“It is not a widow-maker,” Pike said.
The Marine Corps is expected to lead an investigation into yesterday's crash. A naval official said flight exercises from the Abraham Lincoln won't be affected by the incident.
F/A-18s routinely fly out of Miramar, a once-rural base now hemmed in by development.
Nora Bhes, who lives a block from the crash site, said she has been concerned about possible crashes because of low-flying military jets.
“They come so close that you can't even talk,” she said, breathing through a scarf because of the acrid smoke yesterday afternoon.
Others in the area marveled over their narrow escapes.
Postal carrier Bill Dusting had delivered mail – a Korean-language newspaper – to the victims' home a few minutes before the crash. He heard a “pop-pop” sound from the sky. That was the sound of the pilot ejecting.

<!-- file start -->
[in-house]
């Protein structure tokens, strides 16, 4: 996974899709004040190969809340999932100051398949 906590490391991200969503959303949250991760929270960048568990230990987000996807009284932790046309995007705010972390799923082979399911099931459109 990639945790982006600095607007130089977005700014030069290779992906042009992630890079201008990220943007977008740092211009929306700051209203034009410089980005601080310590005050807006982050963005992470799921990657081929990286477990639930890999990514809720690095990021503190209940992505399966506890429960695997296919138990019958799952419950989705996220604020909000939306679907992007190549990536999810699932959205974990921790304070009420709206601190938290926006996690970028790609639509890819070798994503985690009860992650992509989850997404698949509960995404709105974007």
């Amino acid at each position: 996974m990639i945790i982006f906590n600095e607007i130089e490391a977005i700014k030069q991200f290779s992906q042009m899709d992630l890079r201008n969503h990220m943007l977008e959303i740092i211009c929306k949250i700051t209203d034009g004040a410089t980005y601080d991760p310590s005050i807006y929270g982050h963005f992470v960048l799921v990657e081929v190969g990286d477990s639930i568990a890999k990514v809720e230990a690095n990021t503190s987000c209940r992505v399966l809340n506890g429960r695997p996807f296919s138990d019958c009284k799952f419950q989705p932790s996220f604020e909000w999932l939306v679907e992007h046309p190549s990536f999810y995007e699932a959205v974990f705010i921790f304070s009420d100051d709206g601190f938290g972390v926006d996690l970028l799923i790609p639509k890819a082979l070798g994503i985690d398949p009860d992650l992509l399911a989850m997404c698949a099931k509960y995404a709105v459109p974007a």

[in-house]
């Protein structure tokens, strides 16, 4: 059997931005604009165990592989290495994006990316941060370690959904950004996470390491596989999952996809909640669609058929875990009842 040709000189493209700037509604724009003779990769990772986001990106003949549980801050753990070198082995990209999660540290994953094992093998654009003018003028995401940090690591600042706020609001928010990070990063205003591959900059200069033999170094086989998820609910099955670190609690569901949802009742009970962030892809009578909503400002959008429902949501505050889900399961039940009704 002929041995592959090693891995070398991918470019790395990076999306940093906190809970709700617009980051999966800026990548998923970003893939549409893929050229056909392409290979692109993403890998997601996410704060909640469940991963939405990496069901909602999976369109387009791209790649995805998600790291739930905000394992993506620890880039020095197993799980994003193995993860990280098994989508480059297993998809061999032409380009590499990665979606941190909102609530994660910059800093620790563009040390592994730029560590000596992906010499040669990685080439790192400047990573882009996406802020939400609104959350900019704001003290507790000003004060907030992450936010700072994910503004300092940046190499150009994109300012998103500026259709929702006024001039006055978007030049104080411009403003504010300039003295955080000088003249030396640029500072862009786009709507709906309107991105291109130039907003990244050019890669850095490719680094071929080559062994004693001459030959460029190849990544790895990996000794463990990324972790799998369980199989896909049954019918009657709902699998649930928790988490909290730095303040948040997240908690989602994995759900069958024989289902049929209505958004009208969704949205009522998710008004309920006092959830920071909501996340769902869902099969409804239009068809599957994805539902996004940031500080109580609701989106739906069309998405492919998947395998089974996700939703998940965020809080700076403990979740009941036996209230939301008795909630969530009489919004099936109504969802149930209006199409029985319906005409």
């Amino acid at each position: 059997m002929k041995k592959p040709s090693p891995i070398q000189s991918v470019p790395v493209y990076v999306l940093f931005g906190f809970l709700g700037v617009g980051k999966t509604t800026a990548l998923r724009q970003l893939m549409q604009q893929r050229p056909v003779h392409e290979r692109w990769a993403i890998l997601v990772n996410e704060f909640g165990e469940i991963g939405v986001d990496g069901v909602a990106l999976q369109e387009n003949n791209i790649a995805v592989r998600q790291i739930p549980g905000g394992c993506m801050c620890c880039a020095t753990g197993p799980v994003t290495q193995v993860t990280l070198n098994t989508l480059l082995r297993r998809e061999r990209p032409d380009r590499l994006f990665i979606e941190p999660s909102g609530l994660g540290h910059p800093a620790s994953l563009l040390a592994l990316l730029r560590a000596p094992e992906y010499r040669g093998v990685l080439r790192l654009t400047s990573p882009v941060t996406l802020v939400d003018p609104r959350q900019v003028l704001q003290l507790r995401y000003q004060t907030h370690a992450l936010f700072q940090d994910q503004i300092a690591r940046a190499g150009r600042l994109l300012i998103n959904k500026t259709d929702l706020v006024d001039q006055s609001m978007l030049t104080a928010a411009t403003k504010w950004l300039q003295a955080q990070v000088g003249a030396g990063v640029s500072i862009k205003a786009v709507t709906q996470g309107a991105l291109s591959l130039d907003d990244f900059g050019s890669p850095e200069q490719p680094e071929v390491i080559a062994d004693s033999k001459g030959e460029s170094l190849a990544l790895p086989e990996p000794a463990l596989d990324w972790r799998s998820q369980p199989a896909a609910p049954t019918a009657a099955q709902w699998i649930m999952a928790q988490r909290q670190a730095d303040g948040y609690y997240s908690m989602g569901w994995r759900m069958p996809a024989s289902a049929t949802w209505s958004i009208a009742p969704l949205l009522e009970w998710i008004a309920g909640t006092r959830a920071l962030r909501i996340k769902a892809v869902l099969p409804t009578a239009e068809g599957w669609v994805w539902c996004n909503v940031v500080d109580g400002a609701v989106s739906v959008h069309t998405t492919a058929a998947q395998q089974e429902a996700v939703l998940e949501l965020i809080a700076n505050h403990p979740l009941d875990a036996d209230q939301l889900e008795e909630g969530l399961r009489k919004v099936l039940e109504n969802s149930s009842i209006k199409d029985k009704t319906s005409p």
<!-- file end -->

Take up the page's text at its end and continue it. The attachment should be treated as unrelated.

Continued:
“I looked up and saw the plane,” said Dusting, an 18-year veteran of the U.S. Postal Service. “It was unreal, except this was real.”
Dusting ran to his right and was still running and staring over his shoulder when the jet slammed into the house at 4416 Cather Ave.
After Johnson, his daughter and his grandson scrambled out the back door with the family dog close behind, they made their way to Huggins Street.
They saw flames in front of their house and Johnson's Oldsmobile ablaze in the driveway. The jet's fuselage was in the street surrounded by smoke and flames, and a parachute was descending above the crash scene.
Johnson came back for his mother-in-law, who lived across the street, and saw her trying to put out the flames with a garden hose. He escorted her to safety.
The victims spoke little English, Johnson said. They worked in their yard frequently and always smiled. It haunted Johnson to think of the close call that took their lives – and spared his.
“We all live at the edge of mortality,” he said. “It could have been us just as well.”
Staff writers Keith Darcé, Lisa Deaderick, Sharon Heilbrunn, Robert Krier, Angelica Martinez, Rick Rogers, Peter Rowe and librarian Merrie Monteagudo contributed to this report.